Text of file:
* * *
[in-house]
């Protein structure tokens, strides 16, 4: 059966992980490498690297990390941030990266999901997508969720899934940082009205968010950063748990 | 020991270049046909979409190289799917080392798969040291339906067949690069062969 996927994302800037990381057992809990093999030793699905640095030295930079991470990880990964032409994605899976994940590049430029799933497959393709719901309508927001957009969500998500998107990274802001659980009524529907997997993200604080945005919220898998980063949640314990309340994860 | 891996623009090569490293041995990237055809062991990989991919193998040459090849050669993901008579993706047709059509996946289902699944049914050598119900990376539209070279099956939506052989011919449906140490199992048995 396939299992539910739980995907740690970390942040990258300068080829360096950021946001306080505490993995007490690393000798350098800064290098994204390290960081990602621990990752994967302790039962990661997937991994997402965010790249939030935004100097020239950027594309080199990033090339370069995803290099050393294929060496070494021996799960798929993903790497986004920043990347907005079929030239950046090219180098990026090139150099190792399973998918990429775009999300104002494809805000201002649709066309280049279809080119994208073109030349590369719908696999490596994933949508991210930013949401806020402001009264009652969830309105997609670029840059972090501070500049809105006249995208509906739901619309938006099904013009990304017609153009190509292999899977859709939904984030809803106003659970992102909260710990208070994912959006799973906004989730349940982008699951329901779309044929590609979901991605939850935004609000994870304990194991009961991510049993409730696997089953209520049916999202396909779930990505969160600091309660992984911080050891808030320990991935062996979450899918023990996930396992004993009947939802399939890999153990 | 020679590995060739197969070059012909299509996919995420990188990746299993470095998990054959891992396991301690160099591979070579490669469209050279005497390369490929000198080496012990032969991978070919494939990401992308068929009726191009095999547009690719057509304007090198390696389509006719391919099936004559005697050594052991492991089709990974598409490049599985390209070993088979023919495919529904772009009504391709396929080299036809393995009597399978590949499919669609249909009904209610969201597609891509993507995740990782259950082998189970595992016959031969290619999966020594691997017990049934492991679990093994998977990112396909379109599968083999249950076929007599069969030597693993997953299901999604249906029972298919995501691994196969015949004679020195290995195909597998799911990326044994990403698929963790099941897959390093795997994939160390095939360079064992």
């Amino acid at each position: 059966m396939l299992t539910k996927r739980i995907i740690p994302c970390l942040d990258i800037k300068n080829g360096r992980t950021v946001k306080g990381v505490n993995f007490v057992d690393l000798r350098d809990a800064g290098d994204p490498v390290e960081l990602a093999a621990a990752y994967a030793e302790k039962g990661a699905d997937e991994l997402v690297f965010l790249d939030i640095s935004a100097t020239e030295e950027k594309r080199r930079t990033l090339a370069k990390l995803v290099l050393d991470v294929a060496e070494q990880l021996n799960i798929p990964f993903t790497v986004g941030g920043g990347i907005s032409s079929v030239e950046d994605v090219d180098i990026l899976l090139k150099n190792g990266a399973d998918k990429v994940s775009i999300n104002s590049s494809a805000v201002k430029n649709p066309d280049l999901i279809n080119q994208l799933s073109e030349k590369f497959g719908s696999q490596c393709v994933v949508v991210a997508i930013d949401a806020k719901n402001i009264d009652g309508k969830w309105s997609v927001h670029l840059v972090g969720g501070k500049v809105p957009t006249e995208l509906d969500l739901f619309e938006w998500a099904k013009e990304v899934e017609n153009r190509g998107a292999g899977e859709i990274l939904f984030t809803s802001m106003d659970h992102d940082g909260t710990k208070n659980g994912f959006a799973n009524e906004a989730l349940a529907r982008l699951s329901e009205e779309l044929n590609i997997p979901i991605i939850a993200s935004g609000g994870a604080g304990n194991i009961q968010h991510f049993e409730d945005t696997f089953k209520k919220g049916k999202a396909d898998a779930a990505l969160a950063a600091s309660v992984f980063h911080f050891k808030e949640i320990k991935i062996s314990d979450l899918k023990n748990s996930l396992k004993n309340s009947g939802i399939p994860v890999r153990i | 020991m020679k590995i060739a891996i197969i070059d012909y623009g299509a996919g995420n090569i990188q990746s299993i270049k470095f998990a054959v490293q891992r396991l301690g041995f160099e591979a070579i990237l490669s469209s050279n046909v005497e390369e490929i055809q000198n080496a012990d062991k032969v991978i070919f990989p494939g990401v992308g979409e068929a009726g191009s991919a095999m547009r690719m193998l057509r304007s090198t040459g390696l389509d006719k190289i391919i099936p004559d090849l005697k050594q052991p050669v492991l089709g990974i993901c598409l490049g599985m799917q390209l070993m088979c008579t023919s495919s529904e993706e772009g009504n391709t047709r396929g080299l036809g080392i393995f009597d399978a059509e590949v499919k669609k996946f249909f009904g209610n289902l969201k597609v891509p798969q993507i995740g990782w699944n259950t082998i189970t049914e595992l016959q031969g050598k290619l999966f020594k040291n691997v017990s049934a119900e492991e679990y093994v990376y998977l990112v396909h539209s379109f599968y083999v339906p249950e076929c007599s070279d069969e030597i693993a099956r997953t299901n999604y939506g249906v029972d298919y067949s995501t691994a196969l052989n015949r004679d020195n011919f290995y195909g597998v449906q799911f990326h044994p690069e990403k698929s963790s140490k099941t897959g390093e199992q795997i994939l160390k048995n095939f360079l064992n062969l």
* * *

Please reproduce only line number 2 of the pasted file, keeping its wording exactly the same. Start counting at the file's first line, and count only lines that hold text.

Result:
């Protein structure tokens, strides 16, 4: 059966992980490498690297990390941030990266999901997508969720899934940082009205968010950063748990 | 020991270049046909979409190289799917080392798969040291339906067949690069062969 996927994302800037990381057992809990093999030793699905640095030295930079991470990880990964032409994605899976994940590049430029799933497959393709719901309508927001957009969500998500998107990274802001659980009524529907997997993200604080945005919220898998980063949640314990309340994860 | 891996623009090569490293041995990237055809062991990989991919193998040459090849050669993901008579993706047709059509996946289902699944049914050598119900990376539209070279099956939506052989011919449906140490199992048995 396939299992539910739980995907740690970390942040990258300068080829360096950021946001306080505490993995007490690393000798350098800064290098994204390290960081990602621990990752994967302790039962990661997937991994997402965010790249939030935004100097020239950027594309080199990033090339370069995803290099050393294929060496070494021996799960798929993903790497986004920043990347907005079929030239950046090219180098990026090139150099190792399973998918990429775009999300104002494809805000201002649709066309280049279809080119994208073109030349590369719908696999490596994933949508991210930013949401806020402001009264009652969830309105997609670029840059972090501070500049809105006249995208509906739901619309938006099904013009990304017609153009190509292999899977859709939904984030809803106003659970992102909260710990208070994912959006799973906004989730349940982008699951329901779309044929590609979901991605939850935004609000994870304990194991009961991510049993409730696997089953209520049916999202396909779930990505969160600091309660992984911080050891808030320990991935062996979450899918023990996930396992004993009947939802399939890999153990 | 020679590995060739197969070059012909299509996919995420990188990746299993470095998990054959891992396991301690160099591979070579490669469209050279005497390369490929000198080496012990032969991978070919494939990401992308068929009726191009095999547009690719057509304007090198390696389509006719391919099936004559005697050594052991492991089709990974598409490049599985390209070993088979023919495919529904772009009504391709396929080299036809393995009597399978590949499919669609249909009904209610969201597609891509993507995740990782259950082998189970595992016959031969290619999966020594691997017990049934492991679990093994998977990112396909379109599968083999249950076929007599069969030597693993997953299901999604249906029972298919995501691994196969015949004679020195290995195909597998799911990326044994990403698929963790099941897959390093795997994939160390095939360079064992």